Am I the only one confused here? The U.S. Department of Agriculture had left the fertilizer space in a lurch when it came out with reports of higher corn stockpiles. But then last month, the USDA turned around and predicted the highest-ever corn plantations by U.S. farmers this year.
Those two things seem contradictory. Higher inventories suggest lower corn prices, which should depress demand and make it a less attractive crop for farmers. So why is corn-planting on the rise? Looks like no one has the perfect answer.
But you may have reacted too quickly if you sidelined fertilizer stocks after USDA's first report. I was bullish on the fertilizer space then, and the latest report has only strengthened my stance further. Corn is a "high-demand" crop given its multiple uses as livestock feed, a food staple, and a raw material for biofuels. Increasing global consumption, especially in populous countries such as China and India, will likely sustain the demand for the crop in the coming years.
Let's take a look at some good investment ideas from expected bumper corn crops this year.
The fertilizer bets
Nitrogen is the most important nutrient for corn production, and major player CF Industries (NYSE: CF ) is ready for the show. It posted record revenue as well as profits for 2011. CF's fourth-quarter net income more than doubled to $438.9 million as revenue surged nearly 42% from the comparable period last year. CF has also wisely locked-in favorable prices on much of its natural gas needs for this year through derivative contracts. The company is aggressively adding capacity to brace for higher nitrogen demand in the future, and has projected record corn plantations this year.
Terra Nitrogen (NYSE: TNH ) is a pure nitrogen player, making it one of the best companies that can take advantage of a corn run-up. Terra's fourth quarter was a bumper crop of its own, with sales and net income surging 41% and 97%, respectively. The stock also has a handsome dividend yield of 8.5%. What I read? Solid margins and solid returns.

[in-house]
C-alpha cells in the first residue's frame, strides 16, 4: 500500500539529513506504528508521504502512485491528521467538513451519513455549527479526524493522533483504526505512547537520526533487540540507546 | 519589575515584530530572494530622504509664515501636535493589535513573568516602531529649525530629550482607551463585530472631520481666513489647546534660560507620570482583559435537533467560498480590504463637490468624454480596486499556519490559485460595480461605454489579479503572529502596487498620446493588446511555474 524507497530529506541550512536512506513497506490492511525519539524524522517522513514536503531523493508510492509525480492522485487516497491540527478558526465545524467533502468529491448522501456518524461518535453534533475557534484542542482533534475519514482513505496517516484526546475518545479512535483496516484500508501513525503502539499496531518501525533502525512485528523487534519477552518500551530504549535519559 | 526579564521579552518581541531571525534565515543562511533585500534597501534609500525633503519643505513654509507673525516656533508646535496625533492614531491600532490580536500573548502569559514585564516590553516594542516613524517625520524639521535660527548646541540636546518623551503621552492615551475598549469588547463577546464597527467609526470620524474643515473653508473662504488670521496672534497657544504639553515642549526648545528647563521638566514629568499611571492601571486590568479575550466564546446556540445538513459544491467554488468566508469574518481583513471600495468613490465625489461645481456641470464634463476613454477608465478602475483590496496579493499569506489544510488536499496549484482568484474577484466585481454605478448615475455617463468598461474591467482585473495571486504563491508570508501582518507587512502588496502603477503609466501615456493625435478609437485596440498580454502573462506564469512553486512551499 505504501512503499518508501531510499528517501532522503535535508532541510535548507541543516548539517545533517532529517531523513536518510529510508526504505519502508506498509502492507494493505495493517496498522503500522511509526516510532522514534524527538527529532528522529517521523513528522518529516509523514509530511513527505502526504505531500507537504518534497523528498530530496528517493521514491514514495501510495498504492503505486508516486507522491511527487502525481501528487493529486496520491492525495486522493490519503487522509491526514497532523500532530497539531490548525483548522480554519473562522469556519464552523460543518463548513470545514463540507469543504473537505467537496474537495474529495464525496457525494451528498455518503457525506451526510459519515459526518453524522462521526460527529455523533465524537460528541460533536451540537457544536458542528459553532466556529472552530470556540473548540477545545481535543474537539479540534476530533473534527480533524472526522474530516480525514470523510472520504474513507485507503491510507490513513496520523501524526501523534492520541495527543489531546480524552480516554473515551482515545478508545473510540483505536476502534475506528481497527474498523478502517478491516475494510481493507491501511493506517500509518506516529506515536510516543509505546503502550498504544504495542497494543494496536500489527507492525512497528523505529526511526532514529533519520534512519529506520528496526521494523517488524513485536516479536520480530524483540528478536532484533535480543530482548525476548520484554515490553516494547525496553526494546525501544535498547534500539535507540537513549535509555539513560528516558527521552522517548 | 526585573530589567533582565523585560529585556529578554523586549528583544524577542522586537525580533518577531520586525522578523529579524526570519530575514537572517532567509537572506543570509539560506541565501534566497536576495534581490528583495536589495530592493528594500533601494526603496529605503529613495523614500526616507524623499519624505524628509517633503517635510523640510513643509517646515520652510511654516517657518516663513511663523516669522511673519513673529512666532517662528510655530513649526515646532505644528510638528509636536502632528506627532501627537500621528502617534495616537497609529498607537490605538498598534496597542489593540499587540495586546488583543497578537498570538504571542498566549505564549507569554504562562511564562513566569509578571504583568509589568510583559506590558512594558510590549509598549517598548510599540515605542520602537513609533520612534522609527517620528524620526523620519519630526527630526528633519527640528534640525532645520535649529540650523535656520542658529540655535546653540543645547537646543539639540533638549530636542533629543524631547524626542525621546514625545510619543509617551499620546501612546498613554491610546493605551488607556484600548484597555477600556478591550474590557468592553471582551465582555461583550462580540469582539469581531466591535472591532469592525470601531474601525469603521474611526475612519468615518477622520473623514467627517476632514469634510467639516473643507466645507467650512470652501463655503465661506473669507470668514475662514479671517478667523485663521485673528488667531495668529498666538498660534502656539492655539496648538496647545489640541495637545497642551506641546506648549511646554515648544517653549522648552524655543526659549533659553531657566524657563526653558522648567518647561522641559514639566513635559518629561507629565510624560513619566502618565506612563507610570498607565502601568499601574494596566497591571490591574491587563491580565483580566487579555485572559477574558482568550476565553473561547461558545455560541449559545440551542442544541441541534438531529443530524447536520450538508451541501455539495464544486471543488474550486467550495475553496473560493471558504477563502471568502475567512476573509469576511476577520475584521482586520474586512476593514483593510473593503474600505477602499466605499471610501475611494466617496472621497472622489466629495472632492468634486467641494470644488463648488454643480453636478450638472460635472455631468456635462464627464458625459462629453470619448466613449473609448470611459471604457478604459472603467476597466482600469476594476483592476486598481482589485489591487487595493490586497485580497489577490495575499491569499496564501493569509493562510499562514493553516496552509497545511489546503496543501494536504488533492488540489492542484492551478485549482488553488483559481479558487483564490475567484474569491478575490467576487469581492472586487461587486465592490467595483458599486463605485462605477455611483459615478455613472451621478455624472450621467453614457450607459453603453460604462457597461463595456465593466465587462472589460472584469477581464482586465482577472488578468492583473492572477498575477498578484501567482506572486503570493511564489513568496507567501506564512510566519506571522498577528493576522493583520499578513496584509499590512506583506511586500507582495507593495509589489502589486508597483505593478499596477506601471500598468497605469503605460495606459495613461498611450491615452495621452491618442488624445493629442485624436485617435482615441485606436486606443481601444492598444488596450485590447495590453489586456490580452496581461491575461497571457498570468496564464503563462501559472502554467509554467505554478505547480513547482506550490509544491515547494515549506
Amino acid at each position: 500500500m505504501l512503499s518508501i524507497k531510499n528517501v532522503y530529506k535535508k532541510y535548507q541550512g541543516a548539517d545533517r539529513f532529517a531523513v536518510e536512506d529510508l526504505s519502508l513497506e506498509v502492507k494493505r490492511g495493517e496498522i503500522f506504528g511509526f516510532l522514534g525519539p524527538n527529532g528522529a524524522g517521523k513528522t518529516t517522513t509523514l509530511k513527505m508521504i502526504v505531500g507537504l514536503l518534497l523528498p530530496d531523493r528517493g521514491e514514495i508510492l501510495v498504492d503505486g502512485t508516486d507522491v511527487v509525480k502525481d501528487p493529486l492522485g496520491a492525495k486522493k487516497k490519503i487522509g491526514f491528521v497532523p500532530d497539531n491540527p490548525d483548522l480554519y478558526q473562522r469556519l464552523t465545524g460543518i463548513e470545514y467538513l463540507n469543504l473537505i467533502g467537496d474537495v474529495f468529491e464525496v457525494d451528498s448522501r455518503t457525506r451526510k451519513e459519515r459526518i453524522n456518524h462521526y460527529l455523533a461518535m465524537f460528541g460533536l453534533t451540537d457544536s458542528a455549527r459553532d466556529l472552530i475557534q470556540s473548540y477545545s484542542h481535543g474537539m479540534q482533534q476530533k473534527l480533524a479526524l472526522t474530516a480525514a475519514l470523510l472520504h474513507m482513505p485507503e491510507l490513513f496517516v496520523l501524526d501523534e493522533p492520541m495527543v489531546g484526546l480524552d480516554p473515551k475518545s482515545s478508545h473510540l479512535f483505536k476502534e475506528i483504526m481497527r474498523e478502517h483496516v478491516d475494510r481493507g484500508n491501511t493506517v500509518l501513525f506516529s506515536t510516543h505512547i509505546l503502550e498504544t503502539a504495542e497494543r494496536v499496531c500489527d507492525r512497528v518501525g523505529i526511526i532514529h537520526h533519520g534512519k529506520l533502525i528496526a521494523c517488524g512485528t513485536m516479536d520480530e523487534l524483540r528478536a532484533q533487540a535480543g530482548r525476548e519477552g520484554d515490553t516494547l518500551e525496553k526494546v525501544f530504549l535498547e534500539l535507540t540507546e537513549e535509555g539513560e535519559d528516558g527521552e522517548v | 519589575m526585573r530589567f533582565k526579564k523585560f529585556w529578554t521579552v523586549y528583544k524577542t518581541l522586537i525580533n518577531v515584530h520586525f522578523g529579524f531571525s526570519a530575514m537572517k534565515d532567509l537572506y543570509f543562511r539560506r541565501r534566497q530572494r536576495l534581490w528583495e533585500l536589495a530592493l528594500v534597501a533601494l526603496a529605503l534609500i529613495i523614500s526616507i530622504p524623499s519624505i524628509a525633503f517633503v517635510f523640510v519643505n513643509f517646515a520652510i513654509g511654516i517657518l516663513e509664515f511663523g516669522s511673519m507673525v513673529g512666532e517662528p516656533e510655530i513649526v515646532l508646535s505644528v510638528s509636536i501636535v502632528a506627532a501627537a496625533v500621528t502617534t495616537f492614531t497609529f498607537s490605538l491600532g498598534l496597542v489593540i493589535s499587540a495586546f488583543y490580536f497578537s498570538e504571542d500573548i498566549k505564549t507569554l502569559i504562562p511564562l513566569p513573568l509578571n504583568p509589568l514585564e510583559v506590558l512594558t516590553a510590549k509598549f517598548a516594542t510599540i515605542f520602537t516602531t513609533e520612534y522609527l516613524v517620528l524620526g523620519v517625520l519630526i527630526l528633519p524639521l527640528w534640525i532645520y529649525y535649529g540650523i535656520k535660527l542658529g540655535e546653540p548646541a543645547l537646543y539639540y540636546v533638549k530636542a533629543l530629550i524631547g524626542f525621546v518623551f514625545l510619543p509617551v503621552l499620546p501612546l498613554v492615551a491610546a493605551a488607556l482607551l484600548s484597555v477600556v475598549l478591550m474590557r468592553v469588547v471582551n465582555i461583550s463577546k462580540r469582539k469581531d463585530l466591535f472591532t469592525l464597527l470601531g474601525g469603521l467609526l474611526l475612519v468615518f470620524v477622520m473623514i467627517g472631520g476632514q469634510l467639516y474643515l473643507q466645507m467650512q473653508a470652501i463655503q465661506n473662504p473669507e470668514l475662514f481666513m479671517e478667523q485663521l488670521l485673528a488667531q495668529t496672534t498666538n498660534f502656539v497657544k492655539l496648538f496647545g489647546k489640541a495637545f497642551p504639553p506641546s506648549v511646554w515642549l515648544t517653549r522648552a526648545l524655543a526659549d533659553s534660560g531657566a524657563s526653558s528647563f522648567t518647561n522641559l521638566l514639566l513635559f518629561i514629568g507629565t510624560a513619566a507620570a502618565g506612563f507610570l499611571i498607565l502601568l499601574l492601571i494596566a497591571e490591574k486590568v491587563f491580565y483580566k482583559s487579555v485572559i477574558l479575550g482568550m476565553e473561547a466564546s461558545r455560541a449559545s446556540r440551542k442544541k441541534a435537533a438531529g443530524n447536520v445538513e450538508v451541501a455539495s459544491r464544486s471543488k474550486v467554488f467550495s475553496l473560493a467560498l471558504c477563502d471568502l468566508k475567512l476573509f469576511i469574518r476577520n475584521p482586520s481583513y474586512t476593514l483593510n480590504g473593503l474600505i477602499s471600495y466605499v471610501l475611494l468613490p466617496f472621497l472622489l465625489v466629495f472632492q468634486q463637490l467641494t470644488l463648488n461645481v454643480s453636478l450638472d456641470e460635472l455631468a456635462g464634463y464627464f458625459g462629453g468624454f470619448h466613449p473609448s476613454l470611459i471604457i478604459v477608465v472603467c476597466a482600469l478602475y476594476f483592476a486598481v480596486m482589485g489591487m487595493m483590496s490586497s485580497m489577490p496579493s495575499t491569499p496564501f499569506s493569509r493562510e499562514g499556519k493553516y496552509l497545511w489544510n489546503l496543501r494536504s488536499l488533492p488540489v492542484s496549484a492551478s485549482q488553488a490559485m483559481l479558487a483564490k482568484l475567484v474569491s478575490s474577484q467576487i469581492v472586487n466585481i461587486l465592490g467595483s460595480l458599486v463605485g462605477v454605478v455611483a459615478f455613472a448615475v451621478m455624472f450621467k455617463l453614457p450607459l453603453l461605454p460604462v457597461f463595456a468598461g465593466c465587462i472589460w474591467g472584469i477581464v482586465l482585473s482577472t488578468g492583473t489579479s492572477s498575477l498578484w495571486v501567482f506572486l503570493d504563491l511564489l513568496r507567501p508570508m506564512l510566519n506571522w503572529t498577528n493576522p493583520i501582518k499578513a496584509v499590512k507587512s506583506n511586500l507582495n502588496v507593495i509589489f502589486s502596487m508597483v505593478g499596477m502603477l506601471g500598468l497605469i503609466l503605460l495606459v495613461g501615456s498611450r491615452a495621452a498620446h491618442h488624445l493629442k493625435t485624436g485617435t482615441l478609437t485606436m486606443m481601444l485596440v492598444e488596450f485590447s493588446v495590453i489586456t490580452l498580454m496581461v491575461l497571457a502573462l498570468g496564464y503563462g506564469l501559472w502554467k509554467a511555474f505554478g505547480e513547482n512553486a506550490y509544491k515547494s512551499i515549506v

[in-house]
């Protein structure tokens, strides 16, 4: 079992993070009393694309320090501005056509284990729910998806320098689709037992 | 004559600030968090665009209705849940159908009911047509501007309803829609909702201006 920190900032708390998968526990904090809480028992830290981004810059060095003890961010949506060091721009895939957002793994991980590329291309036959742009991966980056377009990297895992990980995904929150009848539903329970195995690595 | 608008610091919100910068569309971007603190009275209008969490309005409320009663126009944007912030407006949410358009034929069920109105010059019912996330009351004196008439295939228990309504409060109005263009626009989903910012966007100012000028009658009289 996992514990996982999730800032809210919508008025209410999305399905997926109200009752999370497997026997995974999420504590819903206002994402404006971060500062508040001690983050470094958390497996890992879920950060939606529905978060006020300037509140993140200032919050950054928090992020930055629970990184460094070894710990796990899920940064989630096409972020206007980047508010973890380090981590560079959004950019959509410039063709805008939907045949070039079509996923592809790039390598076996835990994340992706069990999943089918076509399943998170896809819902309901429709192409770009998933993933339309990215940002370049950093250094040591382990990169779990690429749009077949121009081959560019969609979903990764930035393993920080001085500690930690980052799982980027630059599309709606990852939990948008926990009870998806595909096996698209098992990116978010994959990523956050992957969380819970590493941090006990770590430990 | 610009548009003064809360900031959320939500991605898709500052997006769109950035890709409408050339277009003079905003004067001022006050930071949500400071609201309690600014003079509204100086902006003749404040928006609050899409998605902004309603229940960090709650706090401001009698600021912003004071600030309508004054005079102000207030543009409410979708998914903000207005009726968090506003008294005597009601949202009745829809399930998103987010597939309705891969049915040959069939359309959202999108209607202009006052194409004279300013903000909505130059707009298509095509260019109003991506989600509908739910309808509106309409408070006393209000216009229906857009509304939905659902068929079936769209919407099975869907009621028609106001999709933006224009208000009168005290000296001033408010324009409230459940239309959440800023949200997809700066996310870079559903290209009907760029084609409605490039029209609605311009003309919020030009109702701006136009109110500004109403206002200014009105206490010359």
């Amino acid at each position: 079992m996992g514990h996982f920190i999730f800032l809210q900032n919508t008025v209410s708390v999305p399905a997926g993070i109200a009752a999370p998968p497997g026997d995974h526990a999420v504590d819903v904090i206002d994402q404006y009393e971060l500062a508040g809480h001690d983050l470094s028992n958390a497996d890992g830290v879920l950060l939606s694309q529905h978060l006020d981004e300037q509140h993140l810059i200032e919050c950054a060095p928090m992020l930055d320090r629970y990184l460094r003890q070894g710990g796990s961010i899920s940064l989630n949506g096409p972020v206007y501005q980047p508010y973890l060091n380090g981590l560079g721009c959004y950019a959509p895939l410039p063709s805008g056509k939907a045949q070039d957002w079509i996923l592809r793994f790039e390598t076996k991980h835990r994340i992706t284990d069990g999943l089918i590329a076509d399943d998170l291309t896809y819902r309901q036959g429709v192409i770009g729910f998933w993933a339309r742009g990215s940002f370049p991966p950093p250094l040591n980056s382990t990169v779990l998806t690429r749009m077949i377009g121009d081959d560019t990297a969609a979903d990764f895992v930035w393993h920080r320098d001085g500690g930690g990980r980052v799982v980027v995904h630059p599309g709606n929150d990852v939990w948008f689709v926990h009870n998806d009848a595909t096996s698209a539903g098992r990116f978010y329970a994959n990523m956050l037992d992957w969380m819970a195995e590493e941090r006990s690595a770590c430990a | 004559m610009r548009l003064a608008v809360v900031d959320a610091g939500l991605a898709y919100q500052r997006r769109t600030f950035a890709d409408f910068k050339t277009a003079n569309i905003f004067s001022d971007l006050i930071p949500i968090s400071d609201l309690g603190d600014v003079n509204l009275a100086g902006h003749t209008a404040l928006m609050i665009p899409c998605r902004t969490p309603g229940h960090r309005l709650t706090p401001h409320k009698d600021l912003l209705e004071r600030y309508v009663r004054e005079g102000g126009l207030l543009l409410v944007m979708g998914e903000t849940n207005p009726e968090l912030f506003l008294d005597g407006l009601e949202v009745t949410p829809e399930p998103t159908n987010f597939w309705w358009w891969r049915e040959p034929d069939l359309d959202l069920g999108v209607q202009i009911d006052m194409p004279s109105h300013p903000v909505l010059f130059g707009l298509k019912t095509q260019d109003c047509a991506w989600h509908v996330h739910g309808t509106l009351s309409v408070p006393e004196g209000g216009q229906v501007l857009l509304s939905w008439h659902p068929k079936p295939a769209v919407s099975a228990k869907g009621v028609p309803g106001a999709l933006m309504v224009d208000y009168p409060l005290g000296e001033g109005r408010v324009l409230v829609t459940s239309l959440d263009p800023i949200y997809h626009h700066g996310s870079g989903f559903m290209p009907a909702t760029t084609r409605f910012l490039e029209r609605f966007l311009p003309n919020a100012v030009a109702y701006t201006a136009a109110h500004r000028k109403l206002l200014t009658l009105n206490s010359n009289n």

Agrium (NYSE: AGU ) is another big producer of nitrogen, potash, and phosphate. Its fourth-quarter revenue and net income climbed 33% and 43%, respectively. The company is a part of the three-member cartel that controls all potash exports out of Saskatchewan. Agrium will start a major expansion program at its potash facility in Saskatchewan this year, which will increase capacity by nearly 50%. Expansion is expected to be complete by 2014. Potash is another important nutrient in the production of corn, and Agrium provides good exposure here.
Monsanto's corn seeds might have been bug-bitten, but there's a lot in the company that's worth watching. It smashed Street estimates with a solid first quarter as rising global demand for corn pushed its revenue up by 33%. I am keeping a watch on its drought-tolerant corn, which is ready for on-farm testing after being deregulated by the USDA. The company is looking at a 2013-2014 commercial launch. The product could narrow Monsanto's gap with competitors, as well as boost its top and bottom lines.
Tractor giant Deere had a great 2011, and is all poised to grow bigger this year. The company reported record first-quarter earnings of $532.9 million, backed by an 11% rise in revenue. Deere's growing presence in China, India, and Brazil places it well to gain from the high demand and produce of corn. What's more, the company raised its quarterly dividend twice last year.
The Foolish bottom line
Reports that pop up every now and then tend to play a lot of games with agriculture stocks. Fears come and go, but the long-run story remains bullish. Corn is an essential crop, and farmers are unlikely to ever shy away from growing it. As such, companies like those mentioned above become interesting ones to watch.
I'll follow up with detailed analysis of each of these companies soon. Keep following this space for all news and updates by adding all your favorite companies to your stock watchlist.